Sunday, October 12, 2014

Catch and Release

A few artfully-arranged ponds dot our neighborhood. The powers that be stocked them with fish, then posted the rules.

According to the signs next to the ponds, only neighborhood residents are supposed to fish there. Now, do I know my neighbors? Could I recognize twenty faces? Ten? Barely. But when I see some guy in a t-shirt casting his line, and a truck parked nearby, I'm pretty sure he's not my neighbor. If he was, he could have walked to the pond, right?

We get a lot of these "guests." One woman grew so annoyed at the "guests" near her house that she pulled out her camera and snapped pictures of the offenders and their license plates. Myself, I figure I've got no right to police them, not when I'm a frequent trespasser in a great many other neighborhoods, parking at their pools and playgrounds and walking a few miles on their sidewalks.

Another rule at the ponds is "catch and release." I have no idea if the little fishies get tossed back into the water or not. They could be headed straight for somebody's fry pan (inedible as they are) and I would never hear their cries of panic. I'm just as oblivious to the relieved ones swimming in the depths after a brush with somebody's hook and lure.

Not all the caught-and-released are so happy with their fate, at least not in The Opposite of Love by Julie Buxbaum. Here's a story in which the heroine, a young attorney in Manhattan, senses that her man is about to buy the ring and ask the question. So she throws him back in the pond.

Then she wonders if she did the right thing. Not that her fish is terribly willing to be caught again.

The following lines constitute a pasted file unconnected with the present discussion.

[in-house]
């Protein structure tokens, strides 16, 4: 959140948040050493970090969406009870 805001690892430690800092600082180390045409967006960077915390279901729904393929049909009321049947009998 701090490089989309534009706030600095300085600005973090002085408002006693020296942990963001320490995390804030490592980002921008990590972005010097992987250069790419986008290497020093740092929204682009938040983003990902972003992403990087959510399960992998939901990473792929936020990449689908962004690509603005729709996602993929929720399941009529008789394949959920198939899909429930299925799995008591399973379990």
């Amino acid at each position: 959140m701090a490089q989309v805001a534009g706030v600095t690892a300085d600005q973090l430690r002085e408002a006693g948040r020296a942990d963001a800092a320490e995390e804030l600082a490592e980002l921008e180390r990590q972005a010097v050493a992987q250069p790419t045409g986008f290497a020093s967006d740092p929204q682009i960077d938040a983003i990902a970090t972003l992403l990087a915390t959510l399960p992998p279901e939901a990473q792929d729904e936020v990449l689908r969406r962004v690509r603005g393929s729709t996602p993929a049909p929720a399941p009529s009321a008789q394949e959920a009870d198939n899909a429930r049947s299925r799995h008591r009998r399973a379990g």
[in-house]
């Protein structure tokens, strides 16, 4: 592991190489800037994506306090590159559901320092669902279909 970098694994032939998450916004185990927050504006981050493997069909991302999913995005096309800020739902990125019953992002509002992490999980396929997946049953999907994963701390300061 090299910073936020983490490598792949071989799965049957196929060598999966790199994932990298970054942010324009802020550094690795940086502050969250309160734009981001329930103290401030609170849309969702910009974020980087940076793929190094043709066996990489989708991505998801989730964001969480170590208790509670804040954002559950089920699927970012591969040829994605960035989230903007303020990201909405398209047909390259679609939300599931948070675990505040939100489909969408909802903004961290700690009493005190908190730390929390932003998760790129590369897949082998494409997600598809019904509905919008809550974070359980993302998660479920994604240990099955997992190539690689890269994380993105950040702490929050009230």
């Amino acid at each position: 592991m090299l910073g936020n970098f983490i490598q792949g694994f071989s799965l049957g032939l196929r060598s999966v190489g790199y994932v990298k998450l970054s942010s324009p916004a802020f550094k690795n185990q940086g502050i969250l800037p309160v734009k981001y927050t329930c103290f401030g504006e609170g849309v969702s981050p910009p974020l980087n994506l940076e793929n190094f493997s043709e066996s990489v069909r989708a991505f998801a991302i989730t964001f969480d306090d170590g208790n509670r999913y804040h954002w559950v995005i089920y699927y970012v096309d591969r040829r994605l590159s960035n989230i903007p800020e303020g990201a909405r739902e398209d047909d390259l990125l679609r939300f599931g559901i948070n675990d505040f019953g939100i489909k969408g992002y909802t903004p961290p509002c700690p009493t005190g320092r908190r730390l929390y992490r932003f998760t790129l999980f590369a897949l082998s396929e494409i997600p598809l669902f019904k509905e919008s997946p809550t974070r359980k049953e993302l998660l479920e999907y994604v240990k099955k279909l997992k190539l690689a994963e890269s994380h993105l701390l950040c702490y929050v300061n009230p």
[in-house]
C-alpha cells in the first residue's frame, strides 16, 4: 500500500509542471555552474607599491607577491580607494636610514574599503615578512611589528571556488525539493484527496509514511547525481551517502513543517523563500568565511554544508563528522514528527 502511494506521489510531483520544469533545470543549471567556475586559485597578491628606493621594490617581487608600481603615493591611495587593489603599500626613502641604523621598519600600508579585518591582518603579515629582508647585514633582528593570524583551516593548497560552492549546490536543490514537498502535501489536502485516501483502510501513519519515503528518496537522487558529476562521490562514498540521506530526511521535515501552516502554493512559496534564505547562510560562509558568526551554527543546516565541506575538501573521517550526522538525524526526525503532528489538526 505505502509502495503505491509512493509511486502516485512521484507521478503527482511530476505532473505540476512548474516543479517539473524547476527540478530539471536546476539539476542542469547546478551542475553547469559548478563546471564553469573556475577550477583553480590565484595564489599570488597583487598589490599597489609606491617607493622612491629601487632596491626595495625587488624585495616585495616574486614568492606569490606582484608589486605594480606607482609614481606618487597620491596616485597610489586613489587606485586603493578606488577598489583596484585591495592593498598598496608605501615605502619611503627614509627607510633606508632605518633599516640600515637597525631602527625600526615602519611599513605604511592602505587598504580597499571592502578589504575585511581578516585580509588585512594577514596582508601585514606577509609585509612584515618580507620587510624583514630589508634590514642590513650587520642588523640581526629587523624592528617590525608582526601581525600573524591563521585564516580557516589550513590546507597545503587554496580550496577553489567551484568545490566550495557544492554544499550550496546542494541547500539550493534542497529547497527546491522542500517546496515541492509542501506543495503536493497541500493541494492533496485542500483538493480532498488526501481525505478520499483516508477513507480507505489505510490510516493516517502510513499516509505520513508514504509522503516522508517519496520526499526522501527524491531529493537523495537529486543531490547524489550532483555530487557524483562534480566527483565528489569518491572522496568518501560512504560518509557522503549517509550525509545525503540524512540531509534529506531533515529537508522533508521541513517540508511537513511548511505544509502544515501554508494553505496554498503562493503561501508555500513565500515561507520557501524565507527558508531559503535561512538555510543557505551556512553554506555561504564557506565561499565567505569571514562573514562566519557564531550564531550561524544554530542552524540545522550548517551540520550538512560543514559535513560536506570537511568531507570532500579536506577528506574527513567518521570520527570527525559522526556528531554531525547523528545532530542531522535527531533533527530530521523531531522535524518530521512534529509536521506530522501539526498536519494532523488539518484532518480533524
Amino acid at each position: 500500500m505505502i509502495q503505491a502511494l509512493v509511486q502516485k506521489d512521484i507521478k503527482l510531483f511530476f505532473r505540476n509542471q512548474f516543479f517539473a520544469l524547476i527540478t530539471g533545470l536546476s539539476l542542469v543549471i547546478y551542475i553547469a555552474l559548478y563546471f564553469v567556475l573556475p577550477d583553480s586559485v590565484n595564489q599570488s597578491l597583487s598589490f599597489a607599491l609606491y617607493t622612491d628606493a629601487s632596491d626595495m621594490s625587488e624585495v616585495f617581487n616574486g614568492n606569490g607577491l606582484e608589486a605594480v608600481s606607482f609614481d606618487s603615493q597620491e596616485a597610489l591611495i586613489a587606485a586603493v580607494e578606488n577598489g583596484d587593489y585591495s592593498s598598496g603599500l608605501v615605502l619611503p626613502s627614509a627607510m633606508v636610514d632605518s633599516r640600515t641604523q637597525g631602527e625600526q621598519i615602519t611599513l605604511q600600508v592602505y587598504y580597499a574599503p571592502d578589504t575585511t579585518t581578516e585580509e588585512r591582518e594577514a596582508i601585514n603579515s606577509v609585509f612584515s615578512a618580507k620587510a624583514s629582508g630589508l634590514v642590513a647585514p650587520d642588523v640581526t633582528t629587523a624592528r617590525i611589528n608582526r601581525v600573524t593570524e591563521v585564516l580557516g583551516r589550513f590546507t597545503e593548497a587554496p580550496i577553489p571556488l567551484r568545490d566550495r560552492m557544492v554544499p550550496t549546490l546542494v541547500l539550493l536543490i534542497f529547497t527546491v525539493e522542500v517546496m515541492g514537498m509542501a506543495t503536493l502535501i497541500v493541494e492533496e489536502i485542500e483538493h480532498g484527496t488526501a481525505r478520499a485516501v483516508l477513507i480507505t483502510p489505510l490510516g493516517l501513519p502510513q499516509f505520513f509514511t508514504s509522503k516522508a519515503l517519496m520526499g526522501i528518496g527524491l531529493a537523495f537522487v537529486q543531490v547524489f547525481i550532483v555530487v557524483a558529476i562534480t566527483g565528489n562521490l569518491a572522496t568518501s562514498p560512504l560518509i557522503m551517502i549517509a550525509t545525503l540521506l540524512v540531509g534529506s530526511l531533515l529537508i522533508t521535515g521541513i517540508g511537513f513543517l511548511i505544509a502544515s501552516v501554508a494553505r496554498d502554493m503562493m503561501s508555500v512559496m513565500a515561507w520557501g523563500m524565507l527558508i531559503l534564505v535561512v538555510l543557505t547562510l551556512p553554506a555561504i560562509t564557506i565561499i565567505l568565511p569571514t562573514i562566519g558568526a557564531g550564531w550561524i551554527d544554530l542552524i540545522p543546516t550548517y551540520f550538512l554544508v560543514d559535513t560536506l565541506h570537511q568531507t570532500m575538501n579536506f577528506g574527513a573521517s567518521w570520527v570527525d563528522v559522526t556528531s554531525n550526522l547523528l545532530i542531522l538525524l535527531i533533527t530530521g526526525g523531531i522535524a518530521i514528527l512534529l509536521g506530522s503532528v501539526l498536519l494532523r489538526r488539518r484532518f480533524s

I don't know how it all ends yet, but Buxbaum's story explores why a girl does such a thing. After all, her friends thought he was the perfect catch.  He was a doctor, and handsome, and looked endearing when he took Sunday afternoon naps on her couch, his hands clasped across his chest.

Do our heroine's problems have anything to do with her distracted daddy, who is busy playing senator in the state of Connecticut? With an absent mommy, who died of cancer half a life ago?

Buxbaum's writing can really sparkle. But in between the great stuff, she tosses in a lot of heroine-wakes-up-late-scrambles-to-throw-herself-together. Also, there are brief but frequent cow patties, totally unnecessary, but so much a part of Buxbaum's world that she would be genuinely puzzled to hear that some of us really don't find them very funny.

So, you are forewarned.

Our heroine, skittish as she is, doesn't seem like the type to bake a batch of MAN-CATCHER BROWNIES. We baked them here at Bye-Bye Nesquik, and we don't have any men that need catching, or releasing either. We just like stuff that is gooey and chocolatey.

30 Kraft caramels, unwrapped
2/3 cup evaporated milk
1 15.25-oz. package German chocolate cake mix
1/2 cup unsalted butter, melted
3/4 cup semisweet chocolate chips

Heat oven to 350' and line the bottom of a 9x13-in baking pan with parchment paper. Melt caramels with 1/3 cup of the evaporated milk in a small saucepan, stirring mixture occasionally; set sauce aside.

Stir together cake mix, melted butter and remaining 1/3 cup evaporated milk to form a dough. Press 1 1/3 cups of the dough into the pan in an even layer. Bake until puffed but not cooked through, about 7 min. Remove from oven and pour caramel sauce evenly over the top. Sprinkle chocolate chips over caramel in an even layer.

Top with remaining dough, crumbled into bits and scattered. Return to oven. Bake until brownies are puffy and set, 10 to 11 mins. more. Cool completely and cut into squares.  Makes 16 brownies, 285 calories each.

This recipe appeared in the now-defunct Ladies Home Journal.

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